Basically, they are paying their oppressors to oppress them. And secondly, the coin used to pay the tax has a picture of the emperor on it, and the emperor thinks he's a god. So even just owning that coin means having a false god in your house. The coin was, as one theologian recently said, a bite-sized bit of blasphemy.
So if Jesus defends the people and the faith by saying no to the emperor and the emperor's tax, that's treason. And a charge like that could get him crucified. So Jesus' answer to the question is as deep as it is brilliant. He says, show me the coin.
Whose likeness is this? Caesar's, they say. And Jesus answers, give to Caesar what is Caesar's, and give to God what is God's. Now if this conversation happened today, Jesus might have said, give to Washington what is Washington's, right? And give to God what is God's. The most important point that he's making is that we are created in God's likeness.
Human beings, each one of us without exception, is made in the image of God. And that's true no matter where a person is from, whether it be America, Europe, Asia, Africa, South America, you get the idea. Every human being is created in God's likeness. The tragedy of life here on earth is that people forget that.
And as a result, there's a lot of pain in the world. And when we're hurting, we tend to forget who we are and whose we are. But no matter what life brings us, we are made in God's image. Not that we look like God, because God is a spirit, but our ability to think, to reason, to feel, to love, to experience empathy.
This is what God is like. And we were designed by God to be like God. Therefore, when it comes to paying the taxes, which people in all times and all places have found to be a burden, I mean, what is that saying about the only two things certain in life are death and taxes, right? But if the emperor wants this cheap metallic stuff, if the emperor wants this, let him have it. In the long run, this is worthless.
I mean, that coin with Caesar's face on it that people fought and died for back then, you couldn't buy a stick of gum with that today. And a hundred years from now, this won't be worth anything. Now, it's worth that much now, but this won't be worth anything either. People will be using crypto and they'll be killing each other over nothing, literally.
But for eternity, we are made in the image of God, and this is worth infinitely more because God has made us for eternity. God's image, like God, lasts forever. This also means that people who bear God's image belong to God. We are God's to care for, to love, to teach, to lead as God sees fit for God's purposes.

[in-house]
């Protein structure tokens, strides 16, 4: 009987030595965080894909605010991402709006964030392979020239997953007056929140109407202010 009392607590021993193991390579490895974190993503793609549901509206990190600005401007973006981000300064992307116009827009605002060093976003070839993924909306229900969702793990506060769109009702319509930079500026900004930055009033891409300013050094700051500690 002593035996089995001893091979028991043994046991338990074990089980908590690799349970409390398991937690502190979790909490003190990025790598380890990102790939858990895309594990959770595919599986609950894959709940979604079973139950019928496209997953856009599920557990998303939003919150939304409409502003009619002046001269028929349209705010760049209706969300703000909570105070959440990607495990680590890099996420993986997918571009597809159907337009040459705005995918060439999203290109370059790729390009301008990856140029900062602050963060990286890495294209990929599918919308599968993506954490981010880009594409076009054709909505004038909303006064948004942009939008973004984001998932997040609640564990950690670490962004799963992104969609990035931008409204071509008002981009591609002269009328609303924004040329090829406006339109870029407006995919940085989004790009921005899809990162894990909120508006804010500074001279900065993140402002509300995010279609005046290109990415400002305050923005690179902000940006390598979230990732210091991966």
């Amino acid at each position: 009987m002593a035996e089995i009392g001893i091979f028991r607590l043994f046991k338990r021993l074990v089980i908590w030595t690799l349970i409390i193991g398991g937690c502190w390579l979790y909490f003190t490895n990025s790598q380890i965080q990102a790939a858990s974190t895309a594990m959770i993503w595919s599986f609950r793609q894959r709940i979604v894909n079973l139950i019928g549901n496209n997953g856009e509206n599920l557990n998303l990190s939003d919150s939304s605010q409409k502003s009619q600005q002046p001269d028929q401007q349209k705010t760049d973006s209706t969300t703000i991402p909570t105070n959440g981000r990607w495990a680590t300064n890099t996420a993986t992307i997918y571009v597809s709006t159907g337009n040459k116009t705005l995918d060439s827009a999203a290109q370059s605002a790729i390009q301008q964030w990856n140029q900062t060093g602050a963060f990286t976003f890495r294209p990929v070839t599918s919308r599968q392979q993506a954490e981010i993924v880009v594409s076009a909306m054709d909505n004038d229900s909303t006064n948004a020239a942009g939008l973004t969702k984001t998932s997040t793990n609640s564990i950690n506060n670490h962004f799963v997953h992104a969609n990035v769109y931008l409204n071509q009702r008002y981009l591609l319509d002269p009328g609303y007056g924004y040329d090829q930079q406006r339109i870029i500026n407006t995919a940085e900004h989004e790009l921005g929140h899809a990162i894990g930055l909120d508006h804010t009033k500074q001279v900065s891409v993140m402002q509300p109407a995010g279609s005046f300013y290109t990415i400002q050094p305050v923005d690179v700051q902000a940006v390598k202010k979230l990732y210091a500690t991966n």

God made each one of us unique to fit the times and the places in which we live. Not only are all of us different, but the experiences that make up our lives are different so that no two of us is ever exactly alike and no two of us ever experiences life exactly the same way. For this reason, we are able to work in tandem with one another to help one another, which is God's plan. And this leads us to the third thing to consider about stewardship, and that is the stewardship of our time, our talents, and our abilities.
One theologian puts it this way, stewardship includes participating in God's mission, listening to God's law, doing justice, loving kindness, a way of life that includes opposing cruelty, injustice, and arrogance in all their forms. The question then becomes, what has God gifted me to do? And this may or may not have anything to do with our careers. The question deals with the raw materials that God has put in here. In a sense, we grow into self-knowledge throughout our lives.
We never stop learning about ourselves, but there are a few things that usually remain constant. And what I'm talking about here, just in this case, to some extent is kind of, remember the old book called What Colors Your Parachute? By the way, that thing is still being published. I just looked it up. It's still out there.
But the book is designed to help people plan their careers. But it does a lot more than that. It asks questions not only about what we study in school, but about things like, do we work better in large groups or in small groups or on our own? Do we prefer a lot of direction from our bosses, or do we prefer to work independently? Do we learn well from books, or do we prefer to hear people explain things? Answers to these questions and others like them tell us a lot about what God has created in each one of us. And there are no right or wrong answers, just an amazing variety of combinations, which is exactly what God intended.
So as we get to know ourselves during adolescence and beyond, we discover our purpose, or maybe a handful of purposes for our life. We begin to learn with joy who we are and why we're here. And the lectionary book that we're working from says that God has marked every human with a role, an image, and an identity that comes with challenge, joy, and fulfillment. So as we learn about ourselves and who God created in here, we also learn about what we have that we can offer to others.
The question then is, what is God calling us to offer to the body of Christ and to the community around us? If we know what God has given us, then we know what we have to offer. And like any type of giving, giving from our time and talents begins with prayer. We talk to God and we ask God what God would have us share from the many gifts that God has given us. Some of the gifts we might discover in ourselves might include things like the ability to empathize, the ability to comfort others, the ability to welcome strangers, the ability to advise or offer wisdom, the ability to see through nonsense—I like that one—the ability to have faith in others, the ability to heal, the ability to teach.
This is just a tiny sampling of the gifts that God gives. We can pray about this and ask others who know us what they see in us that could be of help to others. And the answer to this prayer and God's direction for how we share will be different for each one of us. So keep asking God and keep listening for the answers.
And may God bless our efforts to discover what God has created in us and to discover the joy of living into God's plan. Amen. Thank you. Thank you.